Review – Basketful of Heads #5: Prisoner of Evil

Basketful of Heads #5 variant cover, via DC Comics.

Basketful of Heads #5 – Joe Hill, Writer; Leomacs, Dan McDaid, Artists; Dave Stewart, John Kalisz, Colorists

Ratings:

Ray – 7/10

Ray: Horror is often a problematic genre, with women being casually slaughtered for drama or even comedy at times, but the Hill House line has eschewed that “tradition” with a collection of strong leads – including the haunted Alice Dealey and Daphne Byrne, among others.

Unfortunately, I don’t feel like the flagship title, Basketful of Heads, has escaped the roots of the genre in the same way the other books have. June is unquestionably the lead here, but she’s also almost constantly the victim until she manages to strike back with her magic act. So much of the book is watching horrible things happen to her and waiting until she gets a lucky break. That’s definitely the case for Basketful of Heads #5, which manages to spend the entire time hyping us up for revenge that doesn’t come this issue.

Cold blooded. Via DC Comics.

When we last left off, June had been captured by the Sheriff’s son, the utterly disgusting Hank, who’s fond of electrocuting her and then complaining when she pees herself.

The previous victims of the ax have been a little more ambiguous – the scuzzy convict who acted out of a mix of desperation and cruelty, and the rage-filled trucker who didn’t know when to walk away. But in Hank, this title finally has a true villain, and Hill dials up the loathsomeness to eleven. This is a well-written book, but it’s also an uncomfortable one to read, as it’s little more than Hank monologuing about his disgusting views on women and how he and his father drove his ex-girlfriend to suicide. His father seems pretty clearly to be the big bad of the run, but he’s kept off-page in Basketful of Heads #5. Instead, the issue builds to a showdown where Hank finally discovers June’s horrifying cargo, and we get a face-off of gun vs. enchanted ax. With two issues to go, it seems likely a few more people will fall under June’s ax, but to what end?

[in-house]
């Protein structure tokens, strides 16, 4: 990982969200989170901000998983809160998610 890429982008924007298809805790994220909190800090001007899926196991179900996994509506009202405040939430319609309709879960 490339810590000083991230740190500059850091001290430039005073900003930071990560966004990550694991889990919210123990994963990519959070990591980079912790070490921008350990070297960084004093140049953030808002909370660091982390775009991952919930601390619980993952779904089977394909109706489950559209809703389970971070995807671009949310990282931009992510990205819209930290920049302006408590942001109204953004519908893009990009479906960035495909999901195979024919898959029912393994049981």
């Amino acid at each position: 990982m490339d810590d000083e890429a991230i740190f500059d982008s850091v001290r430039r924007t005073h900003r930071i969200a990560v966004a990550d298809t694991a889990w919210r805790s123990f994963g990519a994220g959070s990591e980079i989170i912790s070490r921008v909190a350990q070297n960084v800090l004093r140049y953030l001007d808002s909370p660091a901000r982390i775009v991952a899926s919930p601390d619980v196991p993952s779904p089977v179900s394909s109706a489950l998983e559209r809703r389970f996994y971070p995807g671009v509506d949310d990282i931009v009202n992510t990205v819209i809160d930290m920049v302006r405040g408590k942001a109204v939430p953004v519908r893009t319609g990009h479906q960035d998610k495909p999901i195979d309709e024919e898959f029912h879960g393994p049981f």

There’s very little dramatic momentum beyond the inherent horror of the concept.

To find reviews of all the DC issues, visit DC This Week.

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This post was last modified on February 26, 2020 11:25 am

Ray Goldfield: Ray Goldfield is a comics superfan going back almost thirty years. When he's not reading way too many comics a week, he is working on his own writing. The first installment in his young adult fantasy-adventure, "Alex Actonn, Son of Two Seas", is available in Amazon now.
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